Yes, I’m talking about Apple ditching the 3.5mm headphone jack on it’s newest smartphone. Now, keep in mind that I don’t even own an Apple iphone. In fact I have never owned an Apple iphone. And here I am, compelled to write a blog article about how narky it makes me feel. Because knowing what I know, I probably won’t ever own an Apple iphone. I’m writing this from an imac retina. I don’t own an ipad. And right now, that is the way it is going to stay. After buying just one Apple product, I’m fast becoming anti-Apple. And the headphone jack decision is my last straw. It is the catalyst to me becoming “anti-Apple”.

So I’m going to just say it here in black and white. I’m going to share with all you strangers the reason it makes me so narky. Because this is my blog, my little ‘space’ and I can say pretty much whatever the hell I want. Right? There’s this thing called “free speech” in the West that not enough people take advantage of… this is vida enigmática… [Read more…]

Our environmental footprint

Most of the global economy is based on the idea of selling physical products. And if you’re not selling something yourself, your clients are people that do.

B I’ve noticed that in some environmental discussions and debates, Westerners automatically assume that their country is less polluting than poorer countries. I don’t think pointing the finger at China really helps. And here’s why:

I think our blatant consumerism in the West doesn’t compare favourably to the third world, because all of the things that we buy have a kind of “environmental footprint” if you like. And note that I’m not even really talking about CO2 emissions here (even though the US carbon emission per capita is 17.56 metric tons while that of China is ‘only’ 6.19 metric tons per capita). Carbon is not the only element on the periodic table although it is the one that goes into the atmosphere more than the others.

If China pollutes rivers or whatever making loads of stuff for the West, who is really doing (causing) the polluting? The chinese manufacturers? Or is the Western consumer demand for those products ultimately to blame?

My main backround if materials science. One of the more eye-opening subjects I found out about (in terms of environmental degradation) is called “extractive metallurgy”. Extractive metallurgy is the study of chemical processes that we use to extract an refine metals from their ores. Basically, in a nut shell, all materials have to come from somewhere. Ususally it’s either the Earth’s crust itself or sea water.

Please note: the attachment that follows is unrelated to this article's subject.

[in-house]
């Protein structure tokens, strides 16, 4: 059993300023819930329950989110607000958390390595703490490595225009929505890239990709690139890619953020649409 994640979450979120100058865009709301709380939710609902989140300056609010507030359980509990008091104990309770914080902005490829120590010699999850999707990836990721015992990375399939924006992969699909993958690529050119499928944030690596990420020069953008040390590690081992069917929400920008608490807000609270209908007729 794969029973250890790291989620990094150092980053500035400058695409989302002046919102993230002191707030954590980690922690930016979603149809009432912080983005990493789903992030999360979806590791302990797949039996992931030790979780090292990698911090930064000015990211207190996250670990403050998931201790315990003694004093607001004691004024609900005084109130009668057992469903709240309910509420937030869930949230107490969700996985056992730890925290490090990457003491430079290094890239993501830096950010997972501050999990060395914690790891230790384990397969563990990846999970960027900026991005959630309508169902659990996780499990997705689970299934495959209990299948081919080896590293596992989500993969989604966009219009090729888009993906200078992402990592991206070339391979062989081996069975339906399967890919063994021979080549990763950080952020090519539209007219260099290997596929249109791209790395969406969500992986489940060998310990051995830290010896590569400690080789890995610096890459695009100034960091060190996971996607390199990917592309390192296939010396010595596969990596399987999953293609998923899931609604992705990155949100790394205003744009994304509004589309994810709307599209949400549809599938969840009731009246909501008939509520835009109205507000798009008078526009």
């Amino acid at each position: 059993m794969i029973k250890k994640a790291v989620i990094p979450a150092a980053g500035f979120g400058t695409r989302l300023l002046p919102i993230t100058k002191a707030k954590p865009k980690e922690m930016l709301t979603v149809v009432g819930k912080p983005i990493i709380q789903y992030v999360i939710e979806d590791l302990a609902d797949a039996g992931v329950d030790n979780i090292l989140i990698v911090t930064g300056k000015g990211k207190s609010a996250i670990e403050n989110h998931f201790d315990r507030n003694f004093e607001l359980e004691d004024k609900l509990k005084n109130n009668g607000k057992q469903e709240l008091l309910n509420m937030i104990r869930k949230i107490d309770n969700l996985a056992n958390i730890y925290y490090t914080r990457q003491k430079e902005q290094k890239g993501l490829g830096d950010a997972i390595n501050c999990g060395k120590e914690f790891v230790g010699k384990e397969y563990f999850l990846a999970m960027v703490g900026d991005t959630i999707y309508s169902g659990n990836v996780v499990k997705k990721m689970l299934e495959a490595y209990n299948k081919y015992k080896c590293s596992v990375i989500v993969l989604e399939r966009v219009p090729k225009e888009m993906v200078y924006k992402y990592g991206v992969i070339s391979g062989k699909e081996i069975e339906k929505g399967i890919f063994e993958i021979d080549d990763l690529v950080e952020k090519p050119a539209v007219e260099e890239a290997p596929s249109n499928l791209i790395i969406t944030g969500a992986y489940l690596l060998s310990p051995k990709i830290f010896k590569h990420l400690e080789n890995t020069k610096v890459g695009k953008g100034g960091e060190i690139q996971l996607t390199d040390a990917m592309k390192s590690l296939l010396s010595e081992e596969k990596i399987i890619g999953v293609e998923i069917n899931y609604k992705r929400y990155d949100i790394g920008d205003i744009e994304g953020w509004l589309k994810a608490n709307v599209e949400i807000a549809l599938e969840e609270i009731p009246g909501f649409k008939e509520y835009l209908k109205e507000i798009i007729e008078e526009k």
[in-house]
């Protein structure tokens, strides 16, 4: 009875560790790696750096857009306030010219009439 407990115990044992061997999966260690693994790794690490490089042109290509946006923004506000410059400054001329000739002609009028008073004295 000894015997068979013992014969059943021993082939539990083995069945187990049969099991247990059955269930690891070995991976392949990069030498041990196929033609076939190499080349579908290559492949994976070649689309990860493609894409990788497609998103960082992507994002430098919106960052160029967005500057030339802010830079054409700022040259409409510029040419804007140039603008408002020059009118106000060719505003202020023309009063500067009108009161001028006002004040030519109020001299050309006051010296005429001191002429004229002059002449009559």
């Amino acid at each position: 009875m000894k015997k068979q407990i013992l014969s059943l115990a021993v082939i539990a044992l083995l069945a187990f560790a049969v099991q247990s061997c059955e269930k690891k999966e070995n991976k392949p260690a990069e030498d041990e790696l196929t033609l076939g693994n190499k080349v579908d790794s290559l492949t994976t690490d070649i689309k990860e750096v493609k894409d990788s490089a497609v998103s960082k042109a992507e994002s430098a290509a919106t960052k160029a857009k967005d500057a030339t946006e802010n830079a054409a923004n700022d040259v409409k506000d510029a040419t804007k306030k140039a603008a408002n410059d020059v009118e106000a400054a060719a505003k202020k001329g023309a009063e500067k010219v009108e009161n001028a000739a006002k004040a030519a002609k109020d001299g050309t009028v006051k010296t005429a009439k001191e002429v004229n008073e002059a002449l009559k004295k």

In most of the processes, you need either need huge amounts of electricity and/or high temperatures and/or huge amounts of other chemicals to obtain the desired elements and/or compounds.

For example, here is just one of the many steps in the refinement of germanium:

GeO2 + 4 HCl → GeCl4 + 2 H2O

In this step, the reactive gas chlorine is being used to make germanium more reactive. So chlorine, which is toxic, is used in one of the processes to extract the element germanium from its oxide. Okay.

And here is just one of the steps in tellurium refinement:

HTeO−3 + OH + H2SO4 → TeO2 + SO2−4 + 2 H2O

In this step, sulfuric acid is being used to make tellurium more reactive. Okay.

And where are germanium and tellurium being used you ask? They are two semiconductors that are the basis for integrated circuits and other electronic components in all sorts of electronic devices. Not so good.

In fact, many other nasty chemical compounds are used in the extraction, refinement and manufacturing industries. Many others.

I’m not 100% sure, but I think the worst offenders are the electronic consumer devices, simply because they contain the most number of hard-to-extract elements. The harder-to-extract elements require more chemical treatment steps. That’s just one of the reasons why they these elements are so expensive (not just that they’re rare). In fact I can probably go so far as to invent a new theory, which goes something like this: “the higher the unit price of an element, the more damaging its extraction process is to the environment.” But I digress…

Here’s the thing. There are a lot of chemical elements used in computers and extracting them from the ground and processing them taxes the environment (especially when you consider all of the planned obsolesence we see today). Our current way of life creates more and more electronic waste that cannot be recovered or recycled (except perhaps the gold bits)

I recently asked a few questions on Quora and I’d like to share those questions and answers with you now. Listed here are some of the toxic chemicals and semiconductors that are used in electonic decices. Go on, take a look. Can you begin to see how big the problem is now?

The point is, nasty chemicals are used at all steps of the extraction and refinement process. We just don’t ever see them being used in industry. Oh but they’re there alright. They’re being used all the time.

Suffice it to say that if Westeners think they pollute the Earth less than a typical 3rd-worlder, in my eyes, they are sorely mistaken. [Read more…]

The problem with science

I think the problem is not with science, but with the entire 1st world civilisation.